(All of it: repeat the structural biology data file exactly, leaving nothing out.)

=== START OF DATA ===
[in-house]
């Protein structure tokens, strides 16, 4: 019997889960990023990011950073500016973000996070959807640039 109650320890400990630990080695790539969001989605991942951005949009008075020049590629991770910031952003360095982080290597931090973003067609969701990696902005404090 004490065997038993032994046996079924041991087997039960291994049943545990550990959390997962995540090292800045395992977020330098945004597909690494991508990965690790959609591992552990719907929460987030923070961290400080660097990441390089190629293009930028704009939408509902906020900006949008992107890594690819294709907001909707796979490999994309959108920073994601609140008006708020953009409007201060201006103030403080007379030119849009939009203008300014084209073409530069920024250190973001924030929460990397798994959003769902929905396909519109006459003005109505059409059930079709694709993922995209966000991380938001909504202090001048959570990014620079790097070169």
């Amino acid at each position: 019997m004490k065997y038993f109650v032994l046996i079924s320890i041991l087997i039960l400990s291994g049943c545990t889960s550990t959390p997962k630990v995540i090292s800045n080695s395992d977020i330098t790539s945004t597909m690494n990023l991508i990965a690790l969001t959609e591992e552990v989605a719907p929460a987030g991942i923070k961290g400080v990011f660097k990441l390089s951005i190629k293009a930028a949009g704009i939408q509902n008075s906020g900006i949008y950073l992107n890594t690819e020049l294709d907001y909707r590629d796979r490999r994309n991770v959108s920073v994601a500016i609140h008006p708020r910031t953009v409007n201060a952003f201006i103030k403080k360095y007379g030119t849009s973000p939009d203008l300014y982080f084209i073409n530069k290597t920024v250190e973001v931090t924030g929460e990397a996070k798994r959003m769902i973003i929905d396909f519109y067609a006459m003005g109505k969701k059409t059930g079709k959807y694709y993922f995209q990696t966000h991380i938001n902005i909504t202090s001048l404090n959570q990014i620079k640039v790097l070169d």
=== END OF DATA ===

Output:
[in-house]
């Protein structure tokens, strides 16, 4: 019997889960990023990011950073500016973000996070959807640039 109650320890400990630990080695790539969001989605991942951005949009008075020049590629991770910031952003360095982080290597931090973003067609969701990696902005404090 004490065997038993032994046996079924041991087997039960291994049943545990550990959390997962995540090292800045395992977020330098945004597909690494991508990965690790959609591992552990719907929460987030923070961290400080660097990441390089190629293009930028704009939408509902906020900006949008992107890594690819294709907001909707796979490999994309959108920073994601609140008006708020953009409007201060201006103030403080007379030119849009939009203008300014084209073409530069920024250190973001924030929460990397798994959003769902929905396909519109006459003005109505059409059930079709694709993922995209966000991380938001909504202090001048959570990014620079790097070169």
């Amino acid at each position: 019997m004490k065997y038993f109650v032994l046996i079924s320890i041991l087997i039960l400990s291994g049943c545990t889960s550990t959390p997962k630990v995540i090292s800045n080695s395992d977020i330098t790539s945004t597909m690494n990023l991508i990965a690790l969001t959609e591992e552990v989605a719907p929460a987030g991942i923070k961290g400080v990011f660097k990441l390089s951005i190629k293009a930028a949009g704009i939408q509902n008075s906020g900006i949008y950073l992107n890594t690819e020049l294709d907001y909707r590629d796979r490999r994309n991770v959108s920073v994601a500016i609140h008006p708020r910031t953009v409007n201060a952003f201006i103030k403080k360095y007379g030119t849009s973000p939009d203008l300014y982080f084209i073409n530069k290597t920024v250190e973001v931090t924030g929460e990397a996070k798994r959003m769902i973003i929905d396909f519109y067609a006459m003005g109505k969701k059409t059930g079709k959807y694709y993922f995209q990696t966000h991380i938001n902005i909504t202090s001048l404090n959570q990014i620079k640039v790097l070169d």